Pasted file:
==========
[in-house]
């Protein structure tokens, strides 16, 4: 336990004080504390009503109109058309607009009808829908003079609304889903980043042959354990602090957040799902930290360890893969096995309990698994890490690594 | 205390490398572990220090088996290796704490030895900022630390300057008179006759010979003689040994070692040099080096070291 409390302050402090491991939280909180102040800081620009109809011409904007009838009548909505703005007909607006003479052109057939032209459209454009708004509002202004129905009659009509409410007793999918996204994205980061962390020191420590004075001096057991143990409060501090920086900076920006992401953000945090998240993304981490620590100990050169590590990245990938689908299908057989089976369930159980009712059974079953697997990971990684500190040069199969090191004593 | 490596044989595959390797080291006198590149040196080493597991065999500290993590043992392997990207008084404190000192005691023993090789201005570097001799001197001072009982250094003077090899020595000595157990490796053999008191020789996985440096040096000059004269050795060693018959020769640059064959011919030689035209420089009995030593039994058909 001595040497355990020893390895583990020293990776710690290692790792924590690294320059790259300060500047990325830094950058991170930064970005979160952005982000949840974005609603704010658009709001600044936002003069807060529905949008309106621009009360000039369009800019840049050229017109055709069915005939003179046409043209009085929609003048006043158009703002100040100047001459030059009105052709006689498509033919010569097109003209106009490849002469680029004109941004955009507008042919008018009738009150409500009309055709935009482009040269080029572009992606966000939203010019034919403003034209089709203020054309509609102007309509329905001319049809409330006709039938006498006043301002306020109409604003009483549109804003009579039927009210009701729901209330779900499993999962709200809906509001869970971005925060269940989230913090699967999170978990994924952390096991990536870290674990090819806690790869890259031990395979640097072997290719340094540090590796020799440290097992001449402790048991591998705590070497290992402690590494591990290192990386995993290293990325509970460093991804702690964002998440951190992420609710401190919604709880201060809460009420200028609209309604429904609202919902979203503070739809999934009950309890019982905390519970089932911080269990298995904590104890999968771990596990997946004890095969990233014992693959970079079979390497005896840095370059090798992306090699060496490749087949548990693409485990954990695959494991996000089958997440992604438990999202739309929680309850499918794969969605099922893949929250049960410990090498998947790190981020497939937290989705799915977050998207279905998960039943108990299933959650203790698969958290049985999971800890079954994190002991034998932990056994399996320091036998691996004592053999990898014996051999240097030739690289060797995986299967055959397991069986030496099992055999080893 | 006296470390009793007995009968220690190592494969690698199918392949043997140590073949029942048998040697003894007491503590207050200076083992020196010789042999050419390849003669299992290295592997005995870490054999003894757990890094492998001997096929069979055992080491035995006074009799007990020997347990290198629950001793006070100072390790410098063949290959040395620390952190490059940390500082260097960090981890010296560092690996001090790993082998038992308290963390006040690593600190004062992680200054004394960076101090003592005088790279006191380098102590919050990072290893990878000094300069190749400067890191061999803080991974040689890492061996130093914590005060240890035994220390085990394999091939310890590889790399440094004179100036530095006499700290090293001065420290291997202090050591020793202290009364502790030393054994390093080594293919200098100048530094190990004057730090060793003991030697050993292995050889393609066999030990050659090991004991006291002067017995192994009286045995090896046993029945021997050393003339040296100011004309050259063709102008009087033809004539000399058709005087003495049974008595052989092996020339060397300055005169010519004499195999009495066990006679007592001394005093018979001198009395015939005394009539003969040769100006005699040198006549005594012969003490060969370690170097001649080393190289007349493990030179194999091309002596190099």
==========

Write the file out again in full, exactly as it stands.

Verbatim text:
[in-house]
């Protein structure tokens, strides 16, 4: 336990004080504390009503109109058309607009009808829908003079609304889903980043042959354990602090957040799902930290360890893969096995309990698994890490690594 | 205390490398572990220090088996290796704490030895900022630390300057008179006759010979003689040994070692040099080096070291 409390302050402090491991939280909180102040800081620009109809011409904007009838009548909505703005007909607006003479052109057939032209459209454009708004509002202004129905009659009509409410007793999918996204994205980061962390020191420590004075001096057991143990409060501090920086900076920006992401953000945090998240993304981490620590100990050169590590990245990938689908299908057989089976369930159980009712059974079953697997990971990684500190040069199969090191004593 | 490596044989595959390797080291006198590149040196080493597991065999500290993590043992392997990207008084404190000192005691023993090789201005570097001799001197001072009982250094003077090899020595000595157990490796053999008191020789996985440096040096000059004269050795060693018959020769640059064959011919030689035209420089009995030593039994058909 001595040497355990020893390895583990020293990776710690290692790792924590690294320059790259300060500047990325830094950058991170930064970005979160952005982000949840974005609603704010658009709001600044936002003069807060529905949008309106621009009360000039369009800019840049050229017109055709069915005939003179046409043209009085929609003048006043158009703002100040100047001459030059009105052709006689498509033919010569097109003209106009490849002469680029004109941004955009507008042919008018009738009150409500009309055709935009482009040269080029572009992606966000939203010019034919403003034209089709203020054309509609102007309509329905001319049809409330006709039938006498006043301002306020109409604003009483549109804003009579039927009210009701729901209330779900499993999962709200809906509001869970971005925060269940989230913090699967999170978990994924952390096991990536870290674990090819806690790869890259031990395979640097072997290719340094540090590796020799440290097992001449402790048991591998705590070497290992402690590494591990290192990386995993290293990325509970460093991804702690964002998440951190992420609710401190919604709880201060809460009420200028609209309604429904609202919902979203503070739809999934009950309890019982905390519970089932911080269990298995904590104890999968771990596990997946004890095969990233014992693959970079079979390497005896840095370059090798992306090699060496490749087949548990693409485990954990695959494991996000089958997440992604438990999202739309929680309850499918794969969605099922893949929250049960410990090498998947790190981020497939937290989705799915977050998207279905998960039943108990299933959650203790698969958290049985999971800890079954994190002991034998932990056994399996320091036998691996004592053999990898014996051999240097030739690289060797995986299967055959397991069986030496099992055999080893 | 006296470390009793007995009968220690190592494969690698199918392949043997140590073949029942048998040697003894007491503590207050200076083992020196010789042999050419390849003669299992290295592997005995870490054999003894757990890094492998001997096929069979055992080491035995006074009799007990020997347990290198629950001793006070100072390790410098063949290959040395620390952190490059940390500082260097960090981890010296560092690996001090790993082998038992308290963390006040690593600190004062992680200054004394960076101090003592005088790279006191380098102590919050990072290893990878000094300069190749400067890191061999803080991974040689890492061996130093914590005060240890035994220390085990394999091939310890590889790399440094004179100036530095006499700290090293001065420290291997202090050591020793202290009364502790030393054994390093080594293919200098100048530094190990004057730090060793003991030697050993292995050889393609066999030990050659090991004991006291002067017995192994009286045995090896046993029945021997050393003339040296100011004309050259063709102008009087033809004539000399058709005087003495049974008595052989092996020339060397300055005169010519004499195999009495066990006679007592001394005093018979001198009395015939005394009539003969040769100006005699040198006549005594012969003490060969370690170097001649080393190289007349493990030179194999091309002596190099």